The Scheme, Schemers and Scams

Car crash television

So who has been watching ‘ The Scheme’? Currently on BBC1 on Tuesday evenings after being shown first in Scotland, it is the epitome of car crash television for the middle classes. It tells, selectively, the lives of the inhabitants on Onthank housing estate, near Kilmarnock. If it is to be believed, Onthank is a god-forsaken place peopled by drug pushers and their clients, all of whom are kept in coke and smokes by the gullible tax payer. If you have ever done an honest day’s work in your life, the characters in this programme will have you spitting blood in fury. These families would put ‘Shameless’ to shame.

The Cunningham family in The Scheme

The Cunningham family, trying to keep their kids on the straight and narrow

The characters ( or rather caricatures ) wonder aimlessly through life, chain smoking, drinking and, in many cases, buying class A drugs on the street corners. Arrest, trial and prison are everyday occurrences – inevitable and random at the same time, like a a type of criminal russian roulette. It is supposed to be a fly-on-the-wall documentary, but of course, the players are far too savvy for that. In the beginning they know that instant fame could await them and are on their best big brother behaviour. Yet as the series progresses, they can’t keep shocking us and we eventually start to feel tainted by the greyness of their existences. In the end, one is struck by the huge disadvantages these people have, rather than the shocking way in which they deal with them.

The Cree family in Onthanks

The Crees, working for their community

They are not all bad, say the BBC. They show a couple who win a prize for their garden and another family who are working tirelessly to re-open a local community centre. Newspapers in Scotland have found many Onthank residents who deny the BBC’s soulless representation of their estate. But it doesn’t alter the fact that the BBC have produced a series that leaves most viewers torn between despair and retributive anger. These people are portrayed as architects of their downfalls who justify the view that giving them benefits is far more than they deserve. The apparent ease with which they play the system and their expectation that the state will pick up the pieces of their lives, no matter what, leaves us in a state of bemused bewilderment. It is difficult to decide whether they are the victims here or we are, constantly having to pay for their drug dependency, criminality and new kitchens.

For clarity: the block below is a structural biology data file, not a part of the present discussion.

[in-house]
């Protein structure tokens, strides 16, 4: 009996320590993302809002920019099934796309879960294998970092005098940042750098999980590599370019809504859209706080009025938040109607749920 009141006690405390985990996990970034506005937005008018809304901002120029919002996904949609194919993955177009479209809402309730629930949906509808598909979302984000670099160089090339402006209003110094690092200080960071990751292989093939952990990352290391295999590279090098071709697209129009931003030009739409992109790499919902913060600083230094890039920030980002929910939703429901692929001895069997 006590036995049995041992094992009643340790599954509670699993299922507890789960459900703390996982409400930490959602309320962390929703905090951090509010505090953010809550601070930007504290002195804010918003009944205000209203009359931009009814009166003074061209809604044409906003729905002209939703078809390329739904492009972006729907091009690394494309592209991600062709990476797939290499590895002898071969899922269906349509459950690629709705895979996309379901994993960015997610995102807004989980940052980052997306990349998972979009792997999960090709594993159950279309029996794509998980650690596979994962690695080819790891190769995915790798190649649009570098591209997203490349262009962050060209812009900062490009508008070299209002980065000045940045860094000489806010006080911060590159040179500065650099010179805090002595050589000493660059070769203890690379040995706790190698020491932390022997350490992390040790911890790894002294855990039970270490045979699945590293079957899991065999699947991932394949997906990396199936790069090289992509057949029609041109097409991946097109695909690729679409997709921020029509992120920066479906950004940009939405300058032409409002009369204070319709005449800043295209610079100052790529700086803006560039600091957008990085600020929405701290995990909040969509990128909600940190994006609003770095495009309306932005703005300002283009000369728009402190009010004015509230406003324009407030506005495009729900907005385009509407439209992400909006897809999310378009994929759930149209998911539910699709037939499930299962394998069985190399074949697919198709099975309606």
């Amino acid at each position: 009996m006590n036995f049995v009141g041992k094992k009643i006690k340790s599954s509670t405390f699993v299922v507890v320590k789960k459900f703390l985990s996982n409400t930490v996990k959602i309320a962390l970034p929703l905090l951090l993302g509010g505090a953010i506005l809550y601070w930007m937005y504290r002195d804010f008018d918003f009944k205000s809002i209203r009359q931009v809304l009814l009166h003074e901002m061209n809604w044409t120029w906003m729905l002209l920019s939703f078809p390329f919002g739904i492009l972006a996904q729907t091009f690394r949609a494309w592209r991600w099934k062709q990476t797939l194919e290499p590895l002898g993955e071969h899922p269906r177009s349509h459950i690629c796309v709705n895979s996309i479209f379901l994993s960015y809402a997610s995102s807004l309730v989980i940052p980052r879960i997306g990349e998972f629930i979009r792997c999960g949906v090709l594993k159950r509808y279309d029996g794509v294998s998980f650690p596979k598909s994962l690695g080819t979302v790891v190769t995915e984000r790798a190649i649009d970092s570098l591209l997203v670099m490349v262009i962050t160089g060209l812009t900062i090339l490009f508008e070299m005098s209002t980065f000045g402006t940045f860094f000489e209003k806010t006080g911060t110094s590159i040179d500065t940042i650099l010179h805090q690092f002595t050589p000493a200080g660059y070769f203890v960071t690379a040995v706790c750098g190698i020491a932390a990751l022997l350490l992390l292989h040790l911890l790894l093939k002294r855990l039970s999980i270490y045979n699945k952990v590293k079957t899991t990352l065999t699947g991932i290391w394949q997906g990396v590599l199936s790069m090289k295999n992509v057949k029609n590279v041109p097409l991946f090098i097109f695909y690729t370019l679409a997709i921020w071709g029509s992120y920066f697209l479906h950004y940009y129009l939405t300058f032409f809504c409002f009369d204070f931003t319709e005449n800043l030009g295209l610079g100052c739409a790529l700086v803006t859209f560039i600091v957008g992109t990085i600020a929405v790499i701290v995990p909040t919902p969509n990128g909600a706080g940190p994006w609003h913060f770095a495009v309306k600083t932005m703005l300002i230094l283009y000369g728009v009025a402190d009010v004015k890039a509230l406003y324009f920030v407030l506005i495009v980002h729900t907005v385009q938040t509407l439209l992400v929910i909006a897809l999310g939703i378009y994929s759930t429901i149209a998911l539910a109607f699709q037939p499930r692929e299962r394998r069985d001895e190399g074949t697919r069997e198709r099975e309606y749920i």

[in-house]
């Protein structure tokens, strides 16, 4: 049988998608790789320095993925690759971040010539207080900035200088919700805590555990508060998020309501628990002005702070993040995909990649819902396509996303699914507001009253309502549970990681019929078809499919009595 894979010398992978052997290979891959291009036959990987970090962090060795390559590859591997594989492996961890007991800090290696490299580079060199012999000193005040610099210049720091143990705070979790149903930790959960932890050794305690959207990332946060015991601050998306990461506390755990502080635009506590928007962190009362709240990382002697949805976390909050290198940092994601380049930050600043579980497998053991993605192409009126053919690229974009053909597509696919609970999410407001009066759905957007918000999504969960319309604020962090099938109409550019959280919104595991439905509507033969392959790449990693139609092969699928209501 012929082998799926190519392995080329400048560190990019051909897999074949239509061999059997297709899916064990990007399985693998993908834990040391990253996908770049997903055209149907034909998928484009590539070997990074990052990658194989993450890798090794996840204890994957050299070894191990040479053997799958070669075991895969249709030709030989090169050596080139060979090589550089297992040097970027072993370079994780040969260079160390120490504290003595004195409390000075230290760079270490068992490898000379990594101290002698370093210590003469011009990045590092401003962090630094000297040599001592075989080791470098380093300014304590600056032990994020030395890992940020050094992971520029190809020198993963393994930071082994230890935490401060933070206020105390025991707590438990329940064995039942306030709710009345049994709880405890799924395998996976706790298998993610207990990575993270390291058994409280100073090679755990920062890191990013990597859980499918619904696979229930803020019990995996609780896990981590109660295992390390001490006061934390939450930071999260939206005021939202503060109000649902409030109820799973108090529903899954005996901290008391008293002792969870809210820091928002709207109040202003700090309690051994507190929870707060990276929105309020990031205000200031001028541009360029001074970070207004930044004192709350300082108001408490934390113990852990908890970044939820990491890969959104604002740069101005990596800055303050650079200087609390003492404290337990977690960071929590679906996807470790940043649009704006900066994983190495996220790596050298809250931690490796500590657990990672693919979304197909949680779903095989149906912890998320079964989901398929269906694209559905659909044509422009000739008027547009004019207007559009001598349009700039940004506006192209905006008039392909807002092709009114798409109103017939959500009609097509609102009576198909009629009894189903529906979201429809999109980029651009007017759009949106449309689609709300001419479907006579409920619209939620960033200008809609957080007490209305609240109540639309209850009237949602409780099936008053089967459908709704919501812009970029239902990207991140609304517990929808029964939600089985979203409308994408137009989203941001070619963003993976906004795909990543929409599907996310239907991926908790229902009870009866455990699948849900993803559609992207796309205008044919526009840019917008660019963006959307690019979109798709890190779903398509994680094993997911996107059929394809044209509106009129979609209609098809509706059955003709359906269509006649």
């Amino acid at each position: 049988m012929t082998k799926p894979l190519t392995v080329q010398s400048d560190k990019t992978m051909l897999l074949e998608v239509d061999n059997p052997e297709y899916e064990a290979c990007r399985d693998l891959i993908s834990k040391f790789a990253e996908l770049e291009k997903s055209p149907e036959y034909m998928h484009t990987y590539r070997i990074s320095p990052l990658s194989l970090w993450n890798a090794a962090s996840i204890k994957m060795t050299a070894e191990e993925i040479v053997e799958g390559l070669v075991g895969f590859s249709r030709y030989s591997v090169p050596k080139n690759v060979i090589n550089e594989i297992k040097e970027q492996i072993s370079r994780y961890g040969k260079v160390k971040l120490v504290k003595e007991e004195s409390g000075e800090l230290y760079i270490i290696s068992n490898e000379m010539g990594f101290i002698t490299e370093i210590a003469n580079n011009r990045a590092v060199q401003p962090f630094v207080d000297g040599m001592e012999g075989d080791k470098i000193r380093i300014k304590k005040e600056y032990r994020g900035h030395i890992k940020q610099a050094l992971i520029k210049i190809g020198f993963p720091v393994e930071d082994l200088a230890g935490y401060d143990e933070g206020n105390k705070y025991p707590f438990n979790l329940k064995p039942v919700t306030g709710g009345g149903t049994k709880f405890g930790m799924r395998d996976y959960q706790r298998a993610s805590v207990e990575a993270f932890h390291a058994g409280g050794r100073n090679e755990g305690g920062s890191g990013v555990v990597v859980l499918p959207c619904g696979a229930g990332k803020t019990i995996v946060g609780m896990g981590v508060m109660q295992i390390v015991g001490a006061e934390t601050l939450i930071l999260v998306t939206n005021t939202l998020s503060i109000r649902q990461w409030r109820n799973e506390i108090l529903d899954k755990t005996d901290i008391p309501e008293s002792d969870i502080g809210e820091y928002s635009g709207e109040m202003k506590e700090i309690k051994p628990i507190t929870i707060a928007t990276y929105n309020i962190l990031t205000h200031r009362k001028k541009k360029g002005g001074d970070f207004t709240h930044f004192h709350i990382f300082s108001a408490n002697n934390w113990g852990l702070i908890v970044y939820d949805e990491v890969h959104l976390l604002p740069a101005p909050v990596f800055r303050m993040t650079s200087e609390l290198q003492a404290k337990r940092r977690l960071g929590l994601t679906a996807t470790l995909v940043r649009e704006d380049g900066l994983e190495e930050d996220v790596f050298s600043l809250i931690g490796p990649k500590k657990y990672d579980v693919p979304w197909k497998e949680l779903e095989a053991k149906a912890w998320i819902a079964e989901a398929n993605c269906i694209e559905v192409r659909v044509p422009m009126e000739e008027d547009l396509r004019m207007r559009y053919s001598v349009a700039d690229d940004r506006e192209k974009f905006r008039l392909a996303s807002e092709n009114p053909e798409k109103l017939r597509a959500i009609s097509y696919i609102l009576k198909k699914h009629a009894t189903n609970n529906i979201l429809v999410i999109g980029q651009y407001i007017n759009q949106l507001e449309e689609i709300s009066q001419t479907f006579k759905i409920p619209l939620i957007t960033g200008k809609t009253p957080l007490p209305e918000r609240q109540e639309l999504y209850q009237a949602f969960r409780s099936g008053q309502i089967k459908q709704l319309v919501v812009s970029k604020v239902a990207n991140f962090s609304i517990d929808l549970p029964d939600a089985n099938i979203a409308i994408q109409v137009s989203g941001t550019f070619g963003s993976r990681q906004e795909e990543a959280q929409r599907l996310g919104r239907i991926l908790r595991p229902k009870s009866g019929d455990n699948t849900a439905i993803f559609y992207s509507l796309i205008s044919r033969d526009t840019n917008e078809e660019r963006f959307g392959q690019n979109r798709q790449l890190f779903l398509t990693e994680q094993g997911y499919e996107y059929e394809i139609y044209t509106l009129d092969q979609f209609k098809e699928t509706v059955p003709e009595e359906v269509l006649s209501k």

There, but for the grace of God…..

Ultimately however, the one thing the state cannot supply to these people is hope. The vicious generational cycle of crap housing, crap education, crap infrastucture, unemployment and cheap drugs has led to an ostracised, antisocial class who subconsciously utilise their passive-aggressive natures to survive. The New Labour government supported this cycle of despair by supplying everything without expectation of anything in return. Blair often spoke of the interchange between rights and responsibilities, but the government were not prepared to put it into practice.

Marvin Baird, Dayne and his dog Bullit in the scheme

Marvin, Dayna and Bullit - the one that got away.

Undoubtedly there would have been howls from the liberal hearts if the feckless had been made to work for their benefits or if the teenagers had been given jobs – perhaps miles away from their homes, so that they escaped the influence of their dubious role models -or if the drug addicts were extradited to areas where there simply were no drugs ( there are plenty of uninhabited islands off the Scottish coast). And it would be true that these actions might well infringe their personal human rights. But what does it say when a mother can be grateful that her child is going to prison, because it is his only chance to get clean? If  tough love could have saved Marvin Baird from his lost years of drug abuse, or prevented Steven McMurray from exchanging his college place for a prison term, don’t you think they would have taken it?

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